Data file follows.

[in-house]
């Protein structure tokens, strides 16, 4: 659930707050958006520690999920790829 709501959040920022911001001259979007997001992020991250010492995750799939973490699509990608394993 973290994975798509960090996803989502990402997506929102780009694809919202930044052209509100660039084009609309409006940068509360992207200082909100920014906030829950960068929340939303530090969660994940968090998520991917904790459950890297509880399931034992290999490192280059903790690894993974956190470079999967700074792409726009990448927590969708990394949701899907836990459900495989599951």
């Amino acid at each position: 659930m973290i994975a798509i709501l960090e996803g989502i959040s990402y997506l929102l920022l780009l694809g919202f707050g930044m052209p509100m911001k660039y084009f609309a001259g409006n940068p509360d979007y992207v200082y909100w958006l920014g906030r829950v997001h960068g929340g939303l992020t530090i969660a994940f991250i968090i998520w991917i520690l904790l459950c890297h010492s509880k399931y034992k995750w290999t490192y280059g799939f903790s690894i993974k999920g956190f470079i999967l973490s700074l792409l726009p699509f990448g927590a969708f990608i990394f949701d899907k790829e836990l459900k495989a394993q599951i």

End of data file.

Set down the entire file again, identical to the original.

[in-house]
């Protein structure tokens, strides 16, 4: 659930707050958006520690999920790829 709501959040920022911001001259979007997001992020991250010492995750799939973490699509990608394993 973290994975798509960090996803989502990402997506929102780009694809919202930044052209509100660039084009609309409006940068509360992207200082909100920014906030829950960068929340939303530090969660994940968090998520991917904790459950890297509880399931034992290999490192280059903790690894993974956190470079999967700074792409726009990448927590969708990394949701899907836990459900495989599951």
């Amino acid at each position: 659930m973290i994975a798509i709501l960090e996803g989502i959040s990402y997506l929102l920022l780009l694809g919202f707050g930044m052209p509100m911001k660039y084009f609309a001259g409006n940068p509360d979007y992207v200082y909100w958006l920014g906030r829950v997001h960068g929340g939303l992020t530090i969660a994940f991250i968090i998520w991917i520690l904790l459950c890297h010492s509880k399931y034992k995750w290999t490192y280059g799939f903790s690894i993974k999920g956190f470079i999967l973490s700074l792409l726009p699509f990448g927590a969708f990608i990394f949701d899907k790829e836990l459900k495989a394993q599951i």